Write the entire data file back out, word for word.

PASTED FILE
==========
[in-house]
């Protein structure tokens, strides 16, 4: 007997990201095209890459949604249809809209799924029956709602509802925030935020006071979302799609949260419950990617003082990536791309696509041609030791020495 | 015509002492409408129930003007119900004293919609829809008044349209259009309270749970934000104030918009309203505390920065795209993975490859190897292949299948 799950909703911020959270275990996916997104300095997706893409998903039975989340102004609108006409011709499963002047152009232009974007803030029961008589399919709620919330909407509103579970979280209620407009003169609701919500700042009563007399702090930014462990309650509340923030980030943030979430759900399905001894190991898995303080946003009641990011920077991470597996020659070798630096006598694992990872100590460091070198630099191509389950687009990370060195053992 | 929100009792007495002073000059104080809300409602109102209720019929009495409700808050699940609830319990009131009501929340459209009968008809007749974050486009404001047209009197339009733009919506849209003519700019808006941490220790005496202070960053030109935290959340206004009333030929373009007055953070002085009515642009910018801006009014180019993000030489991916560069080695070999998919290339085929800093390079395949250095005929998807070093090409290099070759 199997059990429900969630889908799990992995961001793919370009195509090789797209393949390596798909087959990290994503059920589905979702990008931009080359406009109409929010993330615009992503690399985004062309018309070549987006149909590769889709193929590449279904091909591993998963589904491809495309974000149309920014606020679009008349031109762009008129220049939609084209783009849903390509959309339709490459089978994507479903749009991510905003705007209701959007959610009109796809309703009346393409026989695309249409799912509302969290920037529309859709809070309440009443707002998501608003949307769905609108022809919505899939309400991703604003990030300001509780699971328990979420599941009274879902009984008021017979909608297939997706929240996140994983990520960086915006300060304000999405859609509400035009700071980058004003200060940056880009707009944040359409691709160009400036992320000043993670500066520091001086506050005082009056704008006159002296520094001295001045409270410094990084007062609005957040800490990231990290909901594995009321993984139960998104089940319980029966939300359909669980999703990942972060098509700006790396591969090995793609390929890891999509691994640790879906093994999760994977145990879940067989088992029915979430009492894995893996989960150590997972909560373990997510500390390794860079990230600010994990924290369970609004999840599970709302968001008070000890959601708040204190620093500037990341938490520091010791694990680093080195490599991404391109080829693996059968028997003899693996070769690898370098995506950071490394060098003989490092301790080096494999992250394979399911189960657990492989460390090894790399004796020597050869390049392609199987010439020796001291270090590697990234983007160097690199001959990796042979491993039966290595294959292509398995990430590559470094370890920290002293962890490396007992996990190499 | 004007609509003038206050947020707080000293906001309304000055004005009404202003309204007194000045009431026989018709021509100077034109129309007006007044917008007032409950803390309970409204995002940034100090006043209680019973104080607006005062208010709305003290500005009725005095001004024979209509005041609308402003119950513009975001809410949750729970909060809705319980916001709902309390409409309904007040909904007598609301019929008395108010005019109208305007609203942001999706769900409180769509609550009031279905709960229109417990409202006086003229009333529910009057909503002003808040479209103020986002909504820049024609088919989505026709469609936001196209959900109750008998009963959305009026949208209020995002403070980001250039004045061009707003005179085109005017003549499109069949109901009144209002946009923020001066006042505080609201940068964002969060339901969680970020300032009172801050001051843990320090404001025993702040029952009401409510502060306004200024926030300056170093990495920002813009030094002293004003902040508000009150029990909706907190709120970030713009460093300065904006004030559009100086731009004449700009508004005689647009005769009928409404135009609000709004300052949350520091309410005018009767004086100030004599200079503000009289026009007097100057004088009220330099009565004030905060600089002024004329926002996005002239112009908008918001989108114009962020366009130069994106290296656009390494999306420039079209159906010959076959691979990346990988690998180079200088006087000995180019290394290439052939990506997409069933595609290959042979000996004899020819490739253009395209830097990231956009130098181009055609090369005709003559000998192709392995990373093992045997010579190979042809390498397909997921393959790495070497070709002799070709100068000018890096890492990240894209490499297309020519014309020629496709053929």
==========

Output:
[in-house]
């Protein structure tokens, strides 16, 4: 007997990201095209890459949604249809809209799924029956709602509802925030935020006071979302799609949260419950990617003082990536791309696509041609030791020495 | 015509002492409408129930003007119900004293919609829809008044349209259009309270749970934000104030918009309203505390920065795209993975490859190897292949299948 799950909703911020959270275990996916997104300095997706893409998903039975989340102004609108006409011709499963002047152009232009974007803030029961008589399919709620919330909407509103579970979280209620407009003169609701919500700042009563007399702090930014462990309650509340923030980030943030979430759900399905001894190991898995303080946003009641990011920077991470597996020659070798630096006598694992990872100590460091070198630099191509389950687009990370060195053992 | 929100009792007495002073000059104080809300409602109102209720019929009495409700808050699940609830319990009131009501929340459209009968008809007749974050486009404001047209009197339009733009919506849209003519700019808006941490220790005496202070960053030109935290959340206004009333030929373009007055953070002085009515642009910018801006009014180019993000030489991916560069080695070999998919290339085929800093390079395949250095005929998807070093090409290099070759 199997059990429900969630889908799990992995961001793919370009195509090789797209393949390596798909087959990290994503059920589905979702990008931009080359406009109409929010993330615009992503690399985004062309018309070549987006149909590769889709193929590449279904091909591993998963589904491809495309974000149309920014606020679009008349031109762009008129220049939609084209783009849903390509959309339709490459089978994507479903749009991510905003705007209701959007959610009109796809309703009346393409026989695309249409799912509302969290920037529309859709809070309440009443707002998501608003949307769905609108022809919505899939309400991703604003990030300001509780699971328990979420599941009274879902009984008021017979909608297939997706929240996140994983990520960086915006300060304000999405859609509400035009700071980058004003200060940056880009707009944040359409691709160009400036992320000043993670500066520091001086506050005082009056704008006159002296520094001295001045409270410094990084007062609005957040800490990231990290909901594995009321993984139960998104089940319980029966939300359909669980999703990942972060098509700006790396591969090995793609390929890891999509691994640790879906093994999760994977145990879940067989088992029915979430009492894995893996989960150590997972909560373990997510500390390794860079990230600010994990924290369970609004999840599970709302968001008070000890959601708040204190620093500037990341938490520091010791694990680093080195490599991404391109080829693996059968028997003899693996070769690898370098995506950071490394060098003989490092301790080096494999992250394979399911189960657990492989460390090894790399004796020597050869390049392609199987010439020796001291270090590697990234983007160097690199001959990796042979491993039966290595294959292509398995990430590559470094370890920290002293962890490396007992996990190499 | 004007609509003038206050947020707080000293906001309304000055004005009404202003309204007194000045009431026989018709021509100077034109129309007006007044917008007032409950803390309970409204995002940034100090006043209680019973104080607006005062208010709305003290500005009725005095001004024979209509005041609308402003119950513009975001809410949750729970909060809705319980916001709902309390409409309904007040909904007598609301019929008395108010005019109208305007609203942001999706769900409180769509609550009031279905709960229109417990409202006086003229009333529910009057909503002003808040479209103020986002909504820049024609088919989505026709469609936001196209959900109750008998009963959305009026949208209020995002403070980001250039004045061009707003005179085109005017003549499109069949109901009144209002946009923020001066006042505080609201940068964002969060339901969680970020300032009172801050001051843990320090404001025993702040029952009401409510502060306004200024926030300056170093990495920002813009030094002293004003902040508000009150029990909706907190709120970030713009460093300065904006004030559009100086731009004449700009508004005689647009005769009928409404135009609000709004300052949350520091309410005018009767004086100030004599200079503000009289026009007097100057004088009220330099009565004030905060600089002024004329926002996005002239112009908008918001989108114009962020366009130069994106290296656009390494999306420039079209159906010959076959691979990346990988690998180079200088006087000995180019290394290439052939990506997409069933595609290959042979000996004899020819490739253009395209830097990231956009130098181009055609090369005709003559000998192709392995990373093992045997010579190979042809390498397909997921393959790495070497070709002799070709100068000018890096890492990240894209490499297309020519014309020629496709053929």